Connect with us

Visit Us On TwitterVisit Us On FacebookVisit Us On Instagram

Adventures of an American cooking, eating and living in France

Recipe: Choucroute avec Palette de porc et saucisses (Sauerkraut with pork shoulder and sausages)

Recipe: Choucroute avec Palette de porc et saucisses (Sauerkraut with pork shoulder and sausages)
 

We’ve been visiting my wife’s family in Auvergne this week (central France—middle of nowhere), and one of her cousins visiting the family farm lives in Alsace. On Sunday, she treated us to a beautiful meal, traditional to that region: Choucroute avec palette de porc et saucisse. Luckily, she let me help and document the recipe.

Before getting to that, though, here’s what you need to know about this dish. It’s regional to the Alsace region, in Eastern France, which is next to Germany. When you look at the ingredients, the German influence is obvious. As such, it’s not vegetarian in the least (though I suppose you could do a vegetarian version). Not only does it have pork shoulder, but it also has , smoked sausage, and knockwurst.

Pork shoulder after boiling
Pork shoulder after boiling

The flavors, ideally, are made by boiling everything together. However, because we didn’t have a cooking vessel big enough to hold everything (we were 14 people, including about 5 kids). Instead, we boiled some of the meats separately. What really surprised me was how flavorful the pork shoulder stayed, especially without any additional seasoning in the water (except salt). Generally, I’m not a fan of boiling meat, but I was really amazed how well this cut managed to keep its flavor.

The other thing that interested me is that we started with fermented cabbage that hasn’t been cooked yet. Apparently, in France you can buy fully cooked sauerkraut, but you can also buy it fermented but raw (which means it’s already sort of cooked). I suppose you could start with raw cabbage and fermented it yourself (here’s a recipe if you’d like to do that), but for the purposes of this recipe below, I’m following what my wife’s cousin did. As such, none of the measurements are exact (sorry about that), but that’s how this dish came together.

This dish is great for sharing with a big group of people. Serve with some good Dijon or country mustard on the side.

 

Choucroute avec Palette de porc et saucisse (Sauerkraut with pork shoulder and sausages)

  • 2 lbs pork shoulder, bone in
  • 4-6 smoked sausages
  • 8-10 gourmet hotdogs (if you can’t find anything similar to knockwurst)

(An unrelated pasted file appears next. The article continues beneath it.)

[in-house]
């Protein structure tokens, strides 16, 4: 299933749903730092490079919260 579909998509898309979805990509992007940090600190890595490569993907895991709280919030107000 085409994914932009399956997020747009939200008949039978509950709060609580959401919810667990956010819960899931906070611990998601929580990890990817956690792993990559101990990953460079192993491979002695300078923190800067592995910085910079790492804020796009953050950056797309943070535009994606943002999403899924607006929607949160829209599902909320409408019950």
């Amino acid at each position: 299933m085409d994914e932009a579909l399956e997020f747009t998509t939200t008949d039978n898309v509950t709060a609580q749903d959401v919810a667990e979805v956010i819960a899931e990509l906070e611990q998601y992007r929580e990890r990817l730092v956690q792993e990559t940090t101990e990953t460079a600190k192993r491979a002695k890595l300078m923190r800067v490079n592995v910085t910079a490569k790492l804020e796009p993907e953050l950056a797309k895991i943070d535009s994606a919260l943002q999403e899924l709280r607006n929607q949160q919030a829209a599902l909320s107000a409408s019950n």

• 4 strips of thick-cut (the thicker the better)
  • 4 lbs raw sauerkraut (or you can get cooked, but you’ll need to adjust the boiling time and possibly boil the meats separately)
  • 4-5 tblsps juniper berries
  • 2 tblsps caraway seeds
  • 3-4 bay leaves
  • ½ lb , peeled
  • ½ bottle sweet white wine (use an Alsatian wine if you can)
  • 1-2 , thinly sliced
  • Salt to taste (the smoked sausages are pretty salty so you may not even need any)
  1. Brown the bacon in a large stockpot over medium heat. Remove when browned on both sides.
  2. Add . Stir continually until well-cooked down. The should be beyond caramelized, but not burnt. Add olive oil if they start sticking too much. You should have a nice fond on the bottom of the stockpot.
  3. Once the onions are cooked sufficiently, add the sauerkraut, juniper berries, caraway, bay leaves, and wine. Cover and cook for approximately 90 minutes.
  4. Place the palette in a separate pot and fill with water just until the top is covered. Boil covered for 90 minutes on medium.
  5. To the sauerkraut, add the and mix so they are submerged sufficiently in the liquid in order to cook. Place the smoked sausages on top, cover, and cook another 30 minutes or until are tender.
  6. In a separate pot, boil knockwurst in water until cooked through (approximately 15-20 minutes). Drain.
  7. To serve:
    • Drain all boiled meat and set aside.
    • Remove the smoke sausages from the sauerkraut.
    • Thinly slice the pork shoulder.
    • Place the sauerkraut and potatoes on a large serving dish, and place the sausages, bacon, and sliced meat on top.

Ideally, you only need one big stock pot to boil everything in. But we did it in several different pots because we were 14 people!

No tags for this post.


Leave a Reply